Researchers with the University of California, Berkeley, have for the first time reconstructed the whisker map a mouse creates of its surroundings in order to navigate its world, catch insects and avoid cats.
Unlike cats and dogs, mice are able to move their whiskers to map out their surroundings, much as humans use their fingers to build a 3D picture of a darkened room.
The sensory nerves at the base of each rodent whisker connect to well-defined structures in the cortex or outer layer of the brain, so-called barrel columns, because they're shaped like a barrel. Each of the mouse's 24 large facial whiskers has an associated barrel column that's activated when the whisker encounters an object. The entire barrel cortex is between 2.5 and 3 millimeters across.
With these columns thoroughly mapped over the past decades, neuroscientists try to discover how brain circuits process, store and use sensory information.
However, Hillel Adesnik, a UC Berkeley assistant professor of molecular and cell biology, was more interested in how the brain uses whisker information to construct a picture of the world around the head.
"Beyond the reach of the whiskers, rodents use vision as well as auditory and olfactory cues to explore the world, but because their near vision is very blurry, close to the face rodents use touch," he was quoted as explaining in a news release. "With their whiskers they scan the world the way we would scan with our hand at night on the night table to look for our cellphone."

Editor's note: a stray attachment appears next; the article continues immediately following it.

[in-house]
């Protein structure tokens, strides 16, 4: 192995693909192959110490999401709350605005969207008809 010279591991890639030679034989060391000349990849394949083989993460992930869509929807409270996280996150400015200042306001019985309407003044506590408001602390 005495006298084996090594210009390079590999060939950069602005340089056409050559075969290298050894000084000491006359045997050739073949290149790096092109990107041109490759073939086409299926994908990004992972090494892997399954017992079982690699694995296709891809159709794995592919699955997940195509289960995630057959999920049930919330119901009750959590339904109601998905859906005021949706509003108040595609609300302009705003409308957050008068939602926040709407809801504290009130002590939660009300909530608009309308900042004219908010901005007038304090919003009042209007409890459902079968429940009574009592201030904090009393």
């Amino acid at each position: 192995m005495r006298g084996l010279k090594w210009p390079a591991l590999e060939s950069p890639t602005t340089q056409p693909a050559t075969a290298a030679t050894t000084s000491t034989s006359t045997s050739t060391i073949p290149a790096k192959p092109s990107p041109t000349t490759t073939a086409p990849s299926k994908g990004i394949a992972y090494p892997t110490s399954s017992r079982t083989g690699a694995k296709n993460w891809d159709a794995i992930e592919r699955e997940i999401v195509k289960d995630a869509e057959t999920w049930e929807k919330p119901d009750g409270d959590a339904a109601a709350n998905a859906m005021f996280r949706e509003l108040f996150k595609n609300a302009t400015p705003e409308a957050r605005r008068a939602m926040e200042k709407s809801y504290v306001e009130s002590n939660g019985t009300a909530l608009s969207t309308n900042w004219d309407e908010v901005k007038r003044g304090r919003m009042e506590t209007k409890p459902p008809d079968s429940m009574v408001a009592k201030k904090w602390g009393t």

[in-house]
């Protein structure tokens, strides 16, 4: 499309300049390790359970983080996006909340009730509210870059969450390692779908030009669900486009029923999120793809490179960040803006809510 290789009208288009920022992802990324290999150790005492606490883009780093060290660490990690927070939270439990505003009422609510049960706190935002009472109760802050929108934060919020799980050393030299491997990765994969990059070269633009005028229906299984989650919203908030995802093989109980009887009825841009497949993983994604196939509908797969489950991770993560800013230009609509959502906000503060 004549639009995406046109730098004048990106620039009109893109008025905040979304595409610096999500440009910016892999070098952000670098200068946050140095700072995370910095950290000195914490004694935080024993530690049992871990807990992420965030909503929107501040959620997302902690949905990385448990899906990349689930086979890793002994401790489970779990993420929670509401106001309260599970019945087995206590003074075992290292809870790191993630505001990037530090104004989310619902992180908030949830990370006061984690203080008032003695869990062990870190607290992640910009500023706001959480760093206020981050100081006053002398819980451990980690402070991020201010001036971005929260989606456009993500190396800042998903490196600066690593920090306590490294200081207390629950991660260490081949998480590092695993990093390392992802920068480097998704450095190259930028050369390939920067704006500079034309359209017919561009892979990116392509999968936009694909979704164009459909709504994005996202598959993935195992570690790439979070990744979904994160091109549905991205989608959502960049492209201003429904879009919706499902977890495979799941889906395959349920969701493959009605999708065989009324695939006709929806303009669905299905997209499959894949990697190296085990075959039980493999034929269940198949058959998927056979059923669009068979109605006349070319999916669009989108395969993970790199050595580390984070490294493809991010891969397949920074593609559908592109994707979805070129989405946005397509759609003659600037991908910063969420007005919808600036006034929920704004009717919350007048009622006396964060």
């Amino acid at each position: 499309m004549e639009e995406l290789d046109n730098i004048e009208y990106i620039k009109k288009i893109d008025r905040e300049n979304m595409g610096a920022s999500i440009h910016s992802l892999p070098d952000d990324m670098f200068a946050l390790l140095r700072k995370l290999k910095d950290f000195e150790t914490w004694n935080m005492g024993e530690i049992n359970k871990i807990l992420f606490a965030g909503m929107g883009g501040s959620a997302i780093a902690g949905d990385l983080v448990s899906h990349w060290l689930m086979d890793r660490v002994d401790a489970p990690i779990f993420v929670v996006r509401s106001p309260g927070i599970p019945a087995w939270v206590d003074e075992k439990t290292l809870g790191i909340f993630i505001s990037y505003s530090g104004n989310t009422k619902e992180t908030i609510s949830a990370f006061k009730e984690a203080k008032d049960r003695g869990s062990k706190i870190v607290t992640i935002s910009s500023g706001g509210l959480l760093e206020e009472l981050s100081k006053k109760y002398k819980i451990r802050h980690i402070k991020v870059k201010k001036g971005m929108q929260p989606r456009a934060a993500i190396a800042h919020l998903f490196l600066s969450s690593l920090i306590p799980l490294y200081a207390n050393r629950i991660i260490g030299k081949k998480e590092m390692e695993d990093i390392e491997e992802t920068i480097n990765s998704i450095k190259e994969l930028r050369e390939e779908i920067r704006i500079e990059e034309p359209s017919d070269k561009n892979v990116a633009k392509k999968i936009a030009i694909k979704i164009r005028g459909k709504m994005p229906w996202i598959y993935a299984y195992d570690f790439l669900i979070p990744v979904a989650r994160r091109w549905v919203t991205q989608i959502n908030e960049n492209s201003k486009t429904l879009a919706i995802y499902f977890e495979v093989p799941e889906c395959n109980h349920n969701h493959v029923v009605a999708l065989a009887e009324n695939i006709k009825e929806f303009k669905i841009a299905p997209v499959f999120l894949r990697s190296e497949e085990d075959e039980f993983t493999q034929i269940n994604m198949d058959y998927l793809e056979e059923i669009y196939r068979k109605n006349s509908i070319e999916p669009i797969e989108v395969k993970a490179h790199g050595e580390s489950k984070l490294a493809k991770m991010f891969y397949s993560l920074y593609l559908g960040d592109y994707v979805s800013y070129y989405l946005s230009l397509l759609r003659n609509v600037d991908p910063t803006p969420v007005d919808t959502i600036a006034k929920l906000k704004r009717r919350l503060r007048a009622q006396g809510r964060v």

His question was: "How does an animal represent space in its cortex so it can localize and then identify an object so that it can execute an action, like picking up the phone, or, for rodents, identifying something it wants to eat?"
The answer lies in a layer of cells in the outermost thickness of the mouse's somatosensory cortex. While the barrel cells in the preceding cortical layer, layer 4, are patterned according to the whiskers, neurons in layers 2 and 3 receive input from several barrel cells at once and process this information. Layer 4 is about 400 microns deep, while layers 2 and 3 start at about 100 microns deep from the cortical surface. The outermost layer of the cortex, layer 1, can range between 100 and 150 microns thick.
"The hypothesis was that layers 2 and 3, which are one step away from layer 4, are not just encoding whiskers; maybe they are encoding space, that is, the space the whiskers are currently scanning," Adesnik said. "You can think of it as the mouse's field of view as it's moving its whiskers. Maybe there is a map that represents that space, and not the whiskers."
In the study published in the current issue of the journal Neuron, using two-photon calcium imaging, which allows more precise localization of fluorescently tagged nerve cells deeper inside brain tissue, Adesnik and his colleagues were able to map how the cells in layers 2 and 3 respond when the mice whisked their whiskers and encountered objects near their head.
His recordings of cell activation through a window in the skull revealed a smooth map of the physical space the mouse was exploring with its whiskers, not a map of specific whisker activity. And the map changes continually as the animal moves its head.
"We think that in layer 4, the neurons really care about whiskers, but not the scanned space," he said, "while in 2 and 3 they are integrating over whiskers, perhaps even performing a mathematical operation something like smoothing over multiple whiskers, that encodes the absolute horizontal location of the object in the reference frame of the animal's head."